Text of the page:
I love road trip novels, they’re actually my favourite kind of novel, and I like road trip novels with strangers even more! And Ed, who comes into the novel, like a knight on a white horse (or, rather, a man with a functioning car) and helps Jess, Nicky and Tanzie get up to Scotland for Tanzie’s competition that will hopefully see them get a bit of financial help. I loved their road trip, how it was awkward in the beginning and how it just sort of started to make sense the more they were all stuck in the car together, going a sensible 40mph so Tanzie didn’t get car-sick. I was even more excited that Norman, Tanzie’s dog went on the road trip! I love when dogs are included in road trips, and in EVERYTHING basically because my dogs mean the world to me and I’d take them everywhere if I could. I just flew through the novel – I just wanted to know what would happen next, and I couldn’t believe that just when everything was looking up it all went rather pear-shaped, which made me so sad. But there were so many good bits, and it’s probably the most feelgood novel of the year, despite the troubles everyone is in.
The One Plus One is such an amazing novel. It made me so happy to read, and I could barely put it down, I just simply had to keep reading, JoJo is a stunning writer, so good at making you care for her characters, and she always writes such interesting, clever characters. Although it also made me cry. There was rather a moment that I thought I wasn’t going to stop crying, and I have to admit, I was quite relieved when it wasn’t what I thought it was. Let’s call it a hiccup. But, I do rather hate JoJo Moyes for putting me through that! (Although the relief after it was rather nice…) I can’t say enough about this book, it’s warm and witty, and it was just so real. I love novels about down-on-their-luck characters, characters who are proper down-on-their-luck, not just mourning the loss of a husband, or a job. What Jess goes through is something LOADS of people are going through at the moment, and this just highlights the fantastic attitude people like Jess have toward surviving. It’s not a want, it’s a need and I loved The One Plus One so much. Such an incredible cast of characters, so unique and amazing, people you can really root for.(less)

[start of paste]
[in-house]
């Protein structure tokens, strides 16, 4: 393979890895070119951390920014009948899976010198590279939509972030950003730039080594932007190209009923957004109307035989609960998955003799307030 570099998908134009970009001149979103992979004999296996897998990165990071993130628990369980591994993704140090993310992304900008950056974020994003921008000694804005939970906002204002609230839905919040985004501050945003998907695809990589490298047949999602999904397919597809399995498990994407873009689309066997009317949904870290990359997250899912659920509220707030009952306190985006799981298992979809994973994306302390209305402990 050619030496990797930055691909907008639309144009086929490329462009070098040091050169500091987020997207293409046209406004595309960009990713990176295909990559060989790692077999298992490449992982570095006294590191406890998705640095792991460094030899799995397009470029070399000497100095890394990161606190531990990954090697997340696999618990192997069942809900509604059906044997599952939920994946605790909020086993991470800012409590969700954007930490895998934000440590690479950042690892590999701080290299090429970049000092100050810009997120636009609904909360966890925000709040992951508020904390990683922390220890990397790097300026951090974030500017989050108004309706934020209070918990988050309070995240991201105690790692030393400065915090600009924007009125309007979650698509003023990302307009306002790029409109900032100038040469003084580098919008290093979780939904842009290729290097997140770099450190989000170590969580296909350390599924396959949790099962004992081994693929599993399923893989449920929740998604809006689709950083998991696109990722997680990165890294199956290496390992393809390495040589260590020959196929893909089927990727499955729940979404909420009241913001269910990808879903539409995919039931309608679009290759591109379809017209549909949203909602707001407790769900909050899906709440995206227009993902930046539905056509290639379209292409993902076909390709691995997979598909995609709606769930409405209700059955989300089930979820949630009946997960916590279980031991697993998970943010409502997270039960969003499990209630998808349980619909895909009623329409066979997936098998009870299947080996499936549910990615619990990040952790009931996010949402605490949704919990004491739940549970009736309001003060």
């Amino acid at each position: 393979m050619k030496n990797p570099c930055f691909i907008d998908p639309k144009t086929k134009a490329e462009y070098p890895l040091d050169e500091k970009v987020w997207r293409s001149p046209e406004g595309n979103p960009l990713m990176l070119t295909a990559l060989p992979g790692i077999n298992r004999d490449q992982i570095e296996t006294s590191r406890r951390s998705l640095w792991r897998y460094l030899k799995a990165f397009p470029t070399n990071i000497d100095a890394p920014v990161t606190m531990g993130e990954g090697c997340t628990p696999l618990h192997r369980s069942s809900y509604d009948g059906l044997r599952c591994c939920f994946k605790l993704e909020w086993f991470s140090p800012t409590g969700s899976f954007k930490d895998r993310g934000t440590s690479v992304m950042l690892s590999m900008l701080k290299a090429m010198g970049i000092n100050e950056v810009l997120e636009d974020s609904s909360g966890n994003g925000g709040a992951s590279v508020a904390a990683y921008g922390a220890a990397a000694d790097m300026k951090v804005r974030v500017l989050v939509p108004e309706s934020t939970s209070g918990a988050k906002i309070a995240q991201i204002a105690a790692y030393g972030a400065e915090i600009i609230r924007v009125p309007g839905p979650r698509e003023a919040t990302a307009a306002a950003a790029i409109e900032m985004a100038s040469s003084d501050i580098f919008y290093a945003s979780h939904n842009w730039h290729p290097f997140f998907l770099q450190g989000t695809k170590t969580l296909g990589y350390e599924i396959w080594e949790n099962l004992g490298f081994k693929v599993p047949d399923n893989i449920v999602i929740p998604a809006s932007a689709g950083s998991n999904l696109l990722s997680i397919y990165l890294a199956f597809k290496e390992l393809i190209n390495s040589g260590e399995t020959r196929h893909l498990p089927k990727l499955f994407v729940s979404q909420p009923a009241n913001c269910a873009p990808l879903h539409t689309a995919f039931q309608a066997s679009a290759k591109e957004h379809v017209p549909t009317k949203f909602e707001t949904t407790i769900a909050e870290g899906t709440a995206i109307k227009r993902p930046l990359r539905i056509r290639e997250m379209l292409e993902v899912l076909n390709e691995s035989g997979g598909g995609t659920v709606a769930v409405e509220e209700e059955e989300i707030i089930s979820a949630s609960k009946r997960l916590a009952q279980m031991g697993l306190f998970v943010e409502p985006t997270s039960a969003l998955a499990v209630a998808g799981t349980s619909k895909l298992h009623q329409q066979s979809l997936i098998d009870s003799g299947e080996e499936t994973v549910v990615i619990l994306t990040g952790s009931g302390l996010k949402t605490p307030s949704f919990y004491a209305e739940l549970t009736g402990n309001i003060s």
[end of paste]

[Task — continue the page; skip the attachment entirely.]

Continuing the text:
When I spotted The Guestbook by Holly Martin on Netgalley, I had no idea what the book was going to be about. I knew the title, I knew the beautiful c...moreWhen I spotted The Guestbook by Holly Martin on Netgalley, I had no idea what the book was going to be about. I knew the title, I knew the beautiful cover, but I didn’t know how it was written, which meant that when I dived into the novel it was quite the surprise to find it wasn’t written like a normal novel, but is actually entries into a guestbook (perhaps the title should have warned me of what was to come?). But I actually love books written in varying mediums and so I was quite excited to get stuck into The Guestbook and to meet it’s (very) varying characters, along with owner Annie Butterworth (awesome name).